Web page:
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Xbox 360 Subject to Sales Ban

Updated on May 24, 2012

The Xbox 360 was released way back in November 2005, but now, after six and a half years of being on the shelves it faces a sales ban. The console may have survived being plagued by the RROD hardware failure in its early days, but now it may be brought down by the law.

Motorola claim that Microsoft has violated a number of their patents by using WIFI and video decoders in the 360 without permission. The console has already been banned in Germany where Judges ruled in favour of Motorola. This happened at the very beginning of May and I am surprised at how quietly the news has been reported.

The focus of the sales ban is now in the USA where Judge David Shaw has also supported Motorola. As a result of his ruling, the case is being taken to the International Trade Commission, and if they also support Motorola’s claim, then the White House will have the final say on the matter. The case will not be heard by the International Trade Commission until August, so the next few months could be very worrisome for Microsoft.

If a sales ban is carried out in the USA as well as in Germany, then it is probable that we can expect bans in other countries to follow. The Xbox 360’s life cycle is drawing to a close with the release of the Xbox 720, but this could result in a very ignoble end for the console.

While I agree that Microsoft’s patent infringement is wrong, I think that sales bans are not the right way to address the issue. Surely a monetary fine should suffice? In the current economic climate where video games are one of the few areas that continue to see success, removing a major console can only be detrimental to the economy. According to Judge David Shaw though, “Enforcing intellectual property rights outweighs any potential economic impact on video game console buyers”.

I’m hoping for a happy end for this case, what do you all think?

Should the Xbox 360 face a sales ban?

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    • ib radmasters profile image

      ib radmasters 5 years ago from Southern California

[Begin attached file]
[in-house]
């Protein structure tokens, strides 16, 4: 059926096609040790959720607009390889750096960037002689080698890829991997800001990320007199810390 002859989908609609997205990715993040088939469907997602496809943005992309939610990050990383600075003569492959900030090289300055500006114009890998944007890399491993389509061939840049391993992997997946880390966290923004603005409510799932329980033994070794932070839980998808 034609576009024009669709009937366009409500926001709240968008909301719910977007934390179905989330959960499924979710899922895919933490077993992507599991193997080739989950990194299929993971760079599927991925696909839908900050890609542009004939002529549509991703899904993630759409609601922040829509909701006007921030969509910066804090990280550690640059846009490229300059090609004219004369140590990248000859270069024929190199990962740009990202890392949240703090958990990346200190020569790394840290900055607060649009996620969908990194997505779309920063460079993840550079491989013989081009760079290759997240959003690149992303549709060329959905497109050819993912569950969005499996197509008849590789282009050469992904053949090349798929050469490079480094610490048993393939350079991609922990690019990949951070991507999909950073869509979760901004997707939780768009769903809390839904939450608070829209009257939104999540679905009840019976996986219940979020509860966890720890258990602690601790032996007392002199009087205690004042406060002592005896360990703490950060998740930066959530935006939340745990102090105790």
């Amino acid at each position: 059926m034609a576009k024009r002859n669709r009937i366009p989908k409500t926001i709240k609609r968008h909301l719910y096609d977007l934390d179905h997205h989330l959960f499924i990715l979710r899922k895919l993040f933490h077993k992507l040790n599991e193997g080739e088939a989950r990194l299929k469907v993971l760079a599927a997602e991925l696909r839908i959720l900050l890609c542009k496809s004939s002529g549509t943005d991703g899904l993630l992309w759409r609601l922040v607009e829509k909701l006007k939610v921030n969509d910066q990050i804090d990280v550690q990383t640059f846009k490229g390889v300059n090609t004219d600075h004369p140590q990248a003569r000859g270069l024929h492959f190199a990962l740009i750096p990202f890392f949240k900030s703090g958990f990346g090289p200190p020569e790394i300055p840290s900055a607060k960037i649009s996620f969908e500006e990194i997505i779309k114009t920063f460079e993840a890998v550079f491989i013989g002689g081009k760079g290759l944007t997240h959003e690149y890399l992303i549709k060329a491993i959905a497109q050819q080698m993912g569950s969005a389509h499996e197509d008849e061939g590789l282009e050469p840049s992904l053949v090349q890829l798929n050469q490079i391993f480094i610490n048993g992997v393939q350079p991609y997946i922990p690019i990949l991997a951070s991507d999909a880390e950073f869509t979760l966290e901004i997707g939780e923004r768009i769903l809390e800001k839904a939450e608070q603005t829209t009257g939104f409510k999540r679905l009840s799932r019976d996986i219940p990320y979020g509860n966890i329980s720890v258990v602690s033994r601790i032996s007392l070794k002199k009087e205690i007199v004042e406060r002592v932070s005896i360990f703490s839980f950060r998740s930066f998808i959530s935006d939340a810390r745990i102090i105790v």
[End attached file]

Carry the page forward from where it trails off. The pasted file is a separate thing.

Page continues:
SimeyC

      The Google purchase of Motorola sounds like its way of getting back at Microsoft.

      I also agree with you on the patents. Patent law needs to be more restrictive in giving patents. The patent office is too liberal in considering what is unique, and new.

      Putting a new dress on Barbie is not a unique or new, yet under tha current patent laws it could probably be issued a patent.

      The lifetime of a patent is far too long for technological devices and products. These patents should be for three to five years.

    • profile image

      Ghostwolfe 5 years ago

      Yeah makes a little sense as to why Motorola would go after microsoft after all these years. Google and Bing are in big competition with each other on the search engine side of things. This could turn out to be pretty ugly in the end.

    • SimeyC profile image

      Simon Cook 5 years ago from NJ, USA

      The other interesting thing is that Google just bought Motorola...

    • profile image

      Ghostwolfe 5 years ago

      Funny thing is you don't hear of how Microsoft is going after Sony for using Windows OS on their PSN servers. Everyone wants to get something, the thing is most of these companies that are going after Microsoft are doing so even after they have all used some soft of the WINDOWS os in their phones and or in their other devices. Wouldn't it be a shame if the 360 got a sales ban and Microsoft pulled the plug on Motorola using WINDOWS OS for any of their devices? What would motorola do then?

      Though as Simey said this is not a big issue but on the side of Motorola it could prove bad even if MS settles with a payment I think more is going to come on the end of Motorola getting the plug pulled on their use of Microsoft programs.

      Good Hub, heard about this on Twitter this morning.

    • SimeyC profile image

      Simon Cook 5 years ago from NJ, USA

      The problem I see is that patent law is stifling innovation. Microsoft, who essentially started all this when they licensed the OS are being caught just like many companies are. They all seem to steal from each other! You think they could all come to some sharing agreement that benefits all hardware companies and ultimately will benefit the consumer.

      I don't foresee this being a big issue - I'm sure that Microsoft already have a solution should they have to 'obey' the law, even if it's a simple settlement payment.....